A recently completed rehabilitation of the 1911 Silverton School in Silverton, Colo., has earned LEED-Gold certification. Silverton School is one of a small number of historic K-12 schools worldwide to achieve that designation.

Photo courtesy of Anderson Hallas Architects
The $9-million rehabilitation transformed the 1911 school building into a modern, functional learning center.
Photo courtesy of Anderson Hallas Architects
The main hallway of the school was preserved and restored to its historic character.

The new school is a big turnaround from the aging building whose 98-year-old, coal-fired boiler gave out in November 2008. Now it is a carefully restored historic school that consumes 33% less energy than when its old boiler was functioning.

The school caught the attention of The Denver Post in the winter of 2009 when word got out that the students were huddled in classrooms in their snowsuits and hats due to the broken boiler. For two academic years, students and teachers endured learning and teaching in a building at 9,305 ft with no central heat.

In 2010 the citizens of Silverton, the Silverton School District, the Colorado Dept. of Education’s (CDE) Building Excellent Schools Today grant program, the Dept. of Local Affairs and the State Historical Fund all determined that the 1911 school was worth saving. They contributed toward the funding to update the school, with the CDE as the biggest financial supporter.

The school’s $9-million rehabilitation encompassed the 24,651-sq-ft, 1911 school building, which is a contributing structure within the Silverton Historic District, and the 10,430-sq-ft WPA-era gymnasium, circa 1937. From the outset, stakeholders determined that the project needed to create a healthy learning environment while conserving energy and resources. Anderson Hallas, the project architect, working with general contractor FCI Constructors, guided the project through a compilation of sometimes-conflicting regulations to help the client make the best decisions at each stage.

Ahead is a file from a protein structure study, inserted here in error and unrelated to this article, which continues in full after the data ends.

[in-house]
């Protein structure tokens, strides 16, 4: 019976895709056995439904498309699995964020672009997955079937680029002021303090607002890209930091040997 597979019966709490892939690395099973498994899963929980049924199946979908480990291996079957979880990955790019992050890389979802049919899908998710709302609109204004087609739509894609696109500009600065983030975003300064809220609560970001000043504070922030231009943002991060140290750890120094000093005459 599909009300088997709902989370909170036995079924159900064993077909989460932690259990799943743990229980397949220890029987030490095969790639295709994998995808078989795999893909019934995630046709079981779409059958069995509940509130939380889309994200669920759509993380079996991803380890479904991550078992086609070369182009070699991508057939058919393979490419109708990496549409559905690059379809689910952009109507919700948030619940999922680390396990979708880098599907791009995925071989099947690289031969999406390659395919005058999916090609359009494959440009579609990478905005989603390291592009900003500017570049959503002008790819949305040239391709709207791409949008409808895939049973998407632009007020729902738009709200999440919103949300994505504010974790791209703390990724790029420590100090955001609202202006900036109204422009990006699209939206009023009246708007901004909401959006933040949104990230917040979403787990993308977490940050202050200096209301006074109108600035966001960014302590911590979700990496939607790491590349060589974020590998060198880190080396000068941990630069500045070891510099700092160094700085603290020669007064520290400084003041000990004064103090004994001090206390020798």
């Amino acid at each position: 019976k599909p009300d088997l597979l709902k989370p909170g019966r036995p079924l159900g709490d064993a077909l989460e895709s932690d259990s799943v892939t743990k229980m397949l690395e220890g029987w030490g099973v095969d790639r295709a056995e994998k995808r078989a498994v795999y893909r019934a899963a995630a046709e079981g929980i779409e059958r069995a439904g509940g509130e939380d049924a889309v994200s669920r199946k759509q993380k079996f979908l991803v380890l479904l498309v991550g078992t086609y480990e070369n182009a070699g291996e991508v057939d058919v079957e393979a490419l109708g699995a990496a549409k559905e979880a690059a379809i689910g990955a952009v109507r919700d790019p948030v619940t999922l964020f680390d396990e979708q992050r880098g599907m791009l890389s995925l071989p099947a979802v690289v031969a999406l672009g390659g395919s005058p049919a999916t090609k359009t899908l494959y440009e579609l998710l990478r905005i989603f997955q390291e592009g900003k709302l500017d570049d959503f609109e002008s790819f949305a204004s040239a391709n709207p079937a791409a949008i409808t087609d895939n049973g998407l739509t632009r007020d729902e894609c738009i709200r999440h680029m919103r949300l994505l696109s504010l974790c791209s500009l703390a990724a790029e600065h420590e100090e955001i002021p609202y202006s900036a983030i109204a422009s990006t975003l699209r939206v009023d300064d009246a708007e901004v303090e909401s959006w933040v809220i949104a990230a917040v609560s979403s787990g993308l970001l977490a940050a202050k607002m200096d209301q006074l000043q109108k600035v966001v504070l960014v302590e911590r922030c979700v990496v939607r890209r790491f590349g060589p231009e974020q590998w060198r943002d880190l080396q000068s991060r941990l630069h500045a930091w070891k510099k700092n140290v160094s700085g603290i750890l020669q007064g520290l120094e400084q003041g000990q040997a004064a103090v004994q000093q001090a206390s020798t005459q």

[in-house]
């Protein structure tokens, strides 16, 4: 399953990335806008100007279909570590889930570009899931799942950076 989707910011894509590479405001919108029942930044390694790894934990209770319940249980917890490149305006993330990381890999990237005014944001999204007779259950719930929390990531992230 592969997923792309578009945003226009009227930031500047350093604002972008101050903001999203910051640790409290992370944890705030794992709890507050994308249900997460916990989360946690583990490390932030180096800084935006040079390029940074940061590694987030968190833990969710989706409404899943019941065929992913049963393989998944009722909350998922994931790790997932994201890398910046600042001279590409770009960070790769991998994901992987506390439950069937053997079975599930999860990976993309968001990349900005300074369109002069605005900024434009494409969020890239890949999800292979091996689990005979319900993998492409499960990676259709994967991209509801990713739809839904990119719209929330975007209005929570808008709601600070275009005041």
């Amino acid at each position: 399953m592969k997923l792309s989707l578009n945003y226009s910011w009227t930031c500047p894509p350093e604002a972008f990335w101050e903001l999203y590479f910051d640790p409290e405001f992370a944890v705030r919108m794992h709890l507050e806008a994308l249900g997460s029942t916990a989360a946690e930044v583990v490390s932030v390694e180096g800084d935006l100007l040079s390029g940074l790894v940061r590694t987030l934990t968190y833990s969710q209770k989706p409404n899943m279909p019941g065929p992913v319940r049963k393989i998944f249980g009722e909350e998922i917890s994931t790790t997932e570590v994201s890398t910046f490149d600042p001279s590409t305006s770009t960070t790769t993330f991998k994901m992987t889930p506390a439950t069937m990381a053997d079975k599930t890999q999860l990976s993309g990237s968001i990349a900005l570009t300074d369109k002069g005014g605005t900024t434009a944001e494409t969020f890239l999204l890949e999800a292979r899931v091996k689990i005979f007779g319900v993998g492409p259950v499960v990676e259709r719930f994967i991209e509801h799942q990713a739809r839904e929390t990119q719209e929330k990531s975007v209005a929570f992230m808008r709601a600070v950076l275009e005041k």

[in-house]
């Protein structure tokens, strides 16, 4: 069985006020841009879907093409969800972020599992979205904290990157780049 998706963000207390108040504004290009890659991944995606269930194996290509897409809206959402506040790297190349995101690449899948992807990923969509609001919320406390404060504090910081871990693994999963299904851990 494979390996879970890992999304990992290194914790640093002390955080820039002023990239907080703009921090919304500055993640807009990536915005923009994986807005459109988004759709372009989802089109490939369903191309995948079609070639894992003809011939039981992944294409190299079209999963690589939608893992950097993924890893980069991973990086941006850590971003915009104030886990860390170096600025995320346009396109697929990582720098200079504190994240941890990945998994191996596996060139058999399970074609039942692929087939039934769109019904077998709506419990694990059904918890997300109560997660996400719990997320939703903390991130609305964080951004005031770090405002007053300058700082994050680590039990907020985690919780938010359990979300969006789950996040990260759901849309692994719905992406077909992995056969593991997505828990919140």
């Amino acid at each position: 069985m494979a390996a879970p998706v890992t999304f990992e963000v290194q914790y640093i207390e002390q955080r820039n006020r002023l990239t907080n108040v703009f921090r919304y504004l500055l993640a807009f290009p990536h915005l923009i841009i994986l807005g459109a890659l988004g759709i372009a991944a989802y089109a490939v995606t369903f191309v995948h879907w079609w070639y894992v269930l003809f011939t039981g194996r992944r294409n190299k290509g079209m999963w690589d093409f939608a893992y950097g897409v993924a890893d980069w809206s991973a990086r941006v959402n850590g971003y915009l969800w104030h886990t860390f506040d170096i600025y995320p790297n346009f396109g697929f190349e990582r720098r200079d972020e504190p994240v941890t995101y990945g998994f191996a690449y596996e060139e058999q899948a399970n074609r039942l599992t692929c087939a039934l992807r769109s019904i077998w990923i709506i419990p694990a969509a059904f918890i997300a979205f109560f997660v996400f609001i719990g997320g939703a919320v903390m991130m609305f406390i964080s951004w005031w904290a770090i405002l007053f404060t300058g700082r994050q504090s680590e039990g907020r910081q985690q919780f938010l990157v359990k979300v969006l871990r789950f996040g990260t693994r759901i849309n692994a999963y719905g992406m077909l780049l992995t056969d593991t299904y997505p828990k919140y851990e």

The team’s design adhered to U.S. Green Building Council’s guidelines, the Secretary of Interior’s Standards for Rehabilitation, ADA and code requirements, while staying within the client’s budget and schedule.

The design team conducted charrettes with faculty and students in kindergarten through 12th grade to give everyone an opportunity to express their wish list for the rehabilitation.

The project team made these ideas real—a competitive rock climbing wall, large windows, personal study spaces, community gathering spaces and the addition of sustainable features such as water-saving fixtures.

Students also incorporated the school’s rehabilitation into their expeditionary learning process. Design team members worked with the students to assess an adjacent historic barn and develop a rehabilitation design for the use of it as art studios.

The aspects incorporated by the team that contributed to LEED-Gold achievement are improved building insulation, a new high-efficiency mechanical system, use of daylighting and preserving views from the historic openings. Building users can now control the updated lighting system and its thermal-comfort levels.

After construction, water usage in the building was reduced by 34% and more than 51% in the landscaping. Over 83% of the construction and demolition debris was recycled. A local construction crew performed the window restoration and interior historic stair refinishing and cabinetry restoration.

There were several character-defining features that contributed to the structure’s beauty and value to the community as an historic asset. The team restore, rather than replace, them: the windows, using low-E glass; the main entrance, back to its original historic configuration; built-in cabinetry, woodwork and interior stairwells, historically appropriate low-energy lighting fixtures; low-VOC paints; refurbished historic radiators and a cleaned and restored brick exterior.

The Silverton School is now a key feature within the town’s National Historic Landmark District, contributing to its ability to attract heritage tourism. Also beneficial to the community is the fact that the school’s brightly updated auditorium is used for a wide variety of local events, ranging from festivals to athletic activities.
The project serves as a regional example of a successful balance of preservation and sustainable design.